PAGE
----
Herpes zoster or shingles
affects 20% of the adult population and occurs most commonly
in individuals over the age of 50 years. The terms herpes zoster
are of Greek origin, herpes meaning "to creep"
and zoster meaning "girdle" or "belt".
Herpes zoster is caused by the reactivation of the varicella-zoster
virus (VZV) that has taken up residence in a nerve cell following
chickenpox (varicella). Reactivation
is believed to be caused by lowered body immunity (resistance)
- Old age.
- Underlying cancer.
- Drugs which may suppress
immunity, for example anti-cancer drugs and systemic steroids
(i.e., steroids taken by mouth or injected).
- X-ray therapy.
- AIDS (acquired immune
- The earliest symptom
is burning, itching, tingling or pain which may precede the rash
by 4 - 5 days.
- A line or cluster
of blisters develop on one side of the body corresponding to
the distribution of the nerve in which the old varicella-zoster
virus has taken up residence.
- Blisters ulcerate,
crust over and form dry scabs. These heal after 2 - 3 weeks,
- Pain, which may be
severe and prolonged, lasting for several months.
- Fever, malaise (feeling
of illness) and headache.
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- Herpes zoster affecting
the 5th cranial nerve may involve the cornea (transparent covering
of the eye), causing scarring and visual impairment. The risk
of this occurring is increased when blisters appear on the sides
or tip of the nose.
- Dissemination - herpes
zoster may spread ouside the distribution of the nerve and cause
disseminated herpes zoster in individuals with underlying cancers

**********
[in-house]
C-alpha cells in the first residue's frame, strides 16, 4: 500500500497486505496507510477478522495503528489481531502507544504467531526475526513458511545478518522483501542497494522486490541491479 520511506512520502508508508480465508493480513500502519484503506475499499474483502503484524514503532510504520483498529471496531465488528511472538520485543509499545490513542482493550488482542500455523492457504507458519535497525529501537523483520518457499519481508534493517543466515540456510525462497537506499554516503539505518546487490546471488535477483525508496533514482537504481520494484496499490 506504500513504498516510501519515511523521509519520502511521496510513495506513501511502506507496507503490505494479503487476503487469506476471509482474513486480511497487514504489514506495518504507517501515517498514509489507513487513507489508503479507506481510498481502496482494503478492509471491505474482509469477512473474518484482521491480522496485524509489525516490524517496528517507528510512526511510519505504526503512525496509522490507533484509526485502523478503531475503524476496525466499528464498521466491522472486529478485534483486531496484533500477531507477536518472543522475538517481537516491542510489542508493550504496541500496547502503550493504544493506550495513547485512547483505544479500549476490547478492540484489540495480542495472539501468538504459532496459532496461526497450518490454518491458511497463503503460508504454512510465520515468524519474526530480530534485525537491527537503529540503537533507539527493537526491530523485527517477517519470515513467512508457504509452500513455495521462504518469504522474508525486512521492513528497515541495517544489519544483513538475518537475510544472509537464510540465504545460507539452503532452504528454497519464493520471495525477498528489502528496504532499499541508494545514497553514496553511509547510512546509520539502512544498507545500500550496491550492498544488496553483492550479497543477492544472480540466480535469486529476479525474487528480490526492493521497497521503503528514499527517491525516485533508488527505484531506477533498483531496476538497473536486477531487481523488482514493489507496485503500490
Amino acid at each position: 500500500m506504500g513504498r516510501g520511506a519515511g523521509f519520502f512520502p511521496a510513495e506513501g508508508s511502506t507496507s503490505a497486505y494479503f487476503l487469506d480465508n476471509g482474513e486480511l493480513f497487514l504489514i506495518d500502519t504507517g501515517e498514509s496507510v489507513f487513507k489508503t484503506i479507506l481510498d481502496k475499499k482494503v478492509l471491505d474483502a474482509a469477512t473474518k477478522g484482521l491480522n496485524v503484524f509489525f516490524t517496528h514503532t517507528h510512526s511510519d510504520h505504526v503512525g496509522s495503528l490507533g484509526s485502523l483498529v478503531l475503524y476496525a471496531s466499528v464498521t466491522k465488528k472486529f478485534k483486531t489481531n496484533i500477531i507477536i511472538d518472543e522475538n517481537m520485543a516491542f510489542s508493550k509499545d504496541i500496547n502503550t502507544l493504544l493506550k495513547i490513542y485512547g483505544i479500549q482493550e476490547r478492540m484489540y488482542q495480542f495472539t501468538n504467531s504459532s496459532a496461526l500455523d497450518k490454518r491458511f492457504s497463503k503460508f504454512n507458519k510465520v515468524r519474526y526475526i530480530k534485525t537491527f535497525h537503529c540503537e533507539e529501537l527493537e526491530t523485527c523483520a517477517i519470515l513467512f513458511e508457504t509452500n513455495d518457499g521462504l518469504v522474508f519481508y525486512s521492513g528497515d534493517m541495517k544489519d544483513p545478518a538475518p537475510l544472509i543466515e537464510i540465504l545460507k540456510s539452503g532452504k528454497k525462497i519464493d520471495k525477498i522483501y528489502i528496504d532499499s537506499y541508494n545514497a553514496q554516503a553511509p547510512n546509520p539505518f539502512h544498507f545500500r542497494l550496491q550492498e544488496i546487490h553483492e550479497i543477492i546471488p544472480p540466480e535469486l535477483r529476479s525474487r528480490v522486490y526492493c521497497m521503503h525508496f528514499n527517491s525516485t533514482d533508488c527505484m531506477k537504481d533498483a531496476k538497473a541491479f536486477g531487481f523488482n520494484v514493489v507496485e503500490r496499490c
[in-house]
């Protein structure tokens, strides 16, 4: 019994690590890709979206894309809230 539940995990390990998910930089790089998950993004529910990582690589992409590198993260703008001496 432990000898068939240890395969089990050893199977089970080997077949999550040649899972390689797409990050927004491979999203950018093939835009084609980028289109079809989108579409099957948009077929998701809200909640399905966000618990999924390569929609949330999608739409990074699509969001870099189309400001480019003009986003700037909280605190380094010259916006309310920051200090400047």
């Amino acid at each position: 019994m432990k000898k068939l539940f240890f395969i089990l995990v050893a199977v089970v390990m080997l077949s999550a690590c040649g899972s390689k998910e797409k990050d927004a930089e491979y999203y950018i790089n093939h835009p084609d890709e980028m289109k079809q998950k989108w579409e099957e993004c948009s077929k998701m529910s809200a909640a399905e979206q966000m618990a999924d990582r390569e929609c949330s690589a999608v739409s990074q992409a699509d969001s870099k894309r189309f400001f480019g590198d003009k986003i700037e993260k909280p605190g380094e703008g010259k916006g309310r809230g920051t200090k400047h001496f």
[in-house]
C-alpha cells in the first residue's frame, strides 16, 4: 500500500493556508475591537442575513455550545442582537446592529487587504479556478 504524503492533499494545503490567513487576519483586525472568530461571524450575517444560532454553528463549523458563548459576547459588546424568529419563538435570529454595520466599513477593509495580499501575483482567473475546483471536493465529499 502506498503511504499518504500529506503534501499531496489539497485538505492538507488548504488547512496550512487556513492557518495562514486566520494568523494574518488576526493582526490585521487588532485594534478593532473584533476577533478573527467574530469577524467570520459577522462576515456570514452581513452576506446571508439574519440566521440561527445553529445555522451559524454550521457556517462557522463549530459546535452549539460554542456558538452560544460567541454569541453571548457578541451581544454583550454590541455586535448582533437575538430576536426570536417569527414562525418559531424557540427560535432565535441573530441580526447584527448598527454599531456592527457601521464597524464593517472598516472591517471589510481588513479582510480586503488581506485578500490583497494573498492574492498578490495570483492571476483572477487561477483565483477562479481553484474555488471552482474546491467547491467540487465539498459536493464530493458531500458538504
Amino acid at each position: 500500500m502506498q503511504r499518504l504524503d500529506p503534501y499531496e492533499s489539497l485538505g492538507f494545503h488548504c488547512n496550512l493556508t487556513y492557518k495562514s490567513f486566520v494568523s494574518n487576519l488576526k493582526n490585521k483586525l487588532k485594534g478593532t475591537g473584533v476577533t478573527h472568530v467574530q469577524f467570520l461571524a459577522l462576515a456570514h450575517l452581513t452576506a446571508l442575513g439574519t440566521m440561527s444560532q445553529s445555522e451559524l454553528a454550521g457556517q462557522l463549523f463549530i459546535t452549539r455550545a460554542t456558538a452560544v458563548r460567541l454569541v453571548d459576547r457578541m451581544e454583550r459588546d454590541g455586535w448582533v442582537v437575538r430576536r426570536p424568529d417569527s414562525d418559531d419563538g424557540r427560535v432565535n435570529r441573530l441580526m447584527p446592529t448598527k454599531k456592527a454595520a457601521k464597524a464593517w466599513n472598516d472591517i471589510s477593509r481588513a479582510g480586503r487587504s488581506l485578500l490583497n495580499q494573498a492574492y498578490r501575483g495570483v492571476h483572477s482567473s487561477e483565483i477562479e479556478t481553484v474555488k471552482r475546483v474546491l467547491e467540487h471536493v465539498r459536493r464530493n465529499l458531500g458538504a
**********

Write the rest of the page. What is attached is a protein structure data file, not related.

(such as leukaemia and lymphoma) and those on immunosuppressive
- Ramsay Hunt syndrome
due to involvement of the 7th and 8th facial nerve causing facial
paralysis, tinitus (ringing in the ear), vertigo (giddiness with
the room spinning around) and blisters on the tongue, the ear
and its canal.
- Postherpetic neuralgia
- This is defined as pain that has persisted at least 4 weeks
after the appearance of the rash. Twenty per cent of those over
60 years of age may be affected. Postherpetic neuralgia causes
itching, tingling, burning and sharp shooting pains. The pain
may precipitated by light touch over the affected area and can
be extremely debilitating. It is difficult to treat.
What you can do
- You should consult
a doctor early as treatment is most effective when treatment
is started within 72 hours of the appearance of the rash.
- Take painkillers.
- Take antihistamines
if there is itching.
- Apply saline compresses
to dry up the blisters and keep the area clean.
- Avoid contact with
children who have not had chickenpox before because there is
a small risk of transmitting the virus to children, causing chicken
pox. Adults usually are not at risk since most of them had already
had chickenpox and herpes zoster would be a reactivation of this
old virus within themselves rather than from another person.
What the doctor
- Confirm the diagnosis.
- Refer to an ophthalmologist
if there is eye involvement.
- Prescribe strong painkillers
- Prescribe acyclovir,
valcyclovir or famcyclovir to reduce symptoms and hasten recovery.
Treatment also reduces the risk of postherpetic neuralgia.
- Treat postherpetic
neuralgia - antidepressants, tranquillisers, intralesional
steroid injections into the painful areas, strong painkillers,
carbamezapine, pimozide, capsaicin cream, TENS (transcutaneous
electrical nerve stimulation) and sympathetic nerve block may
be tried in this very difficult problem.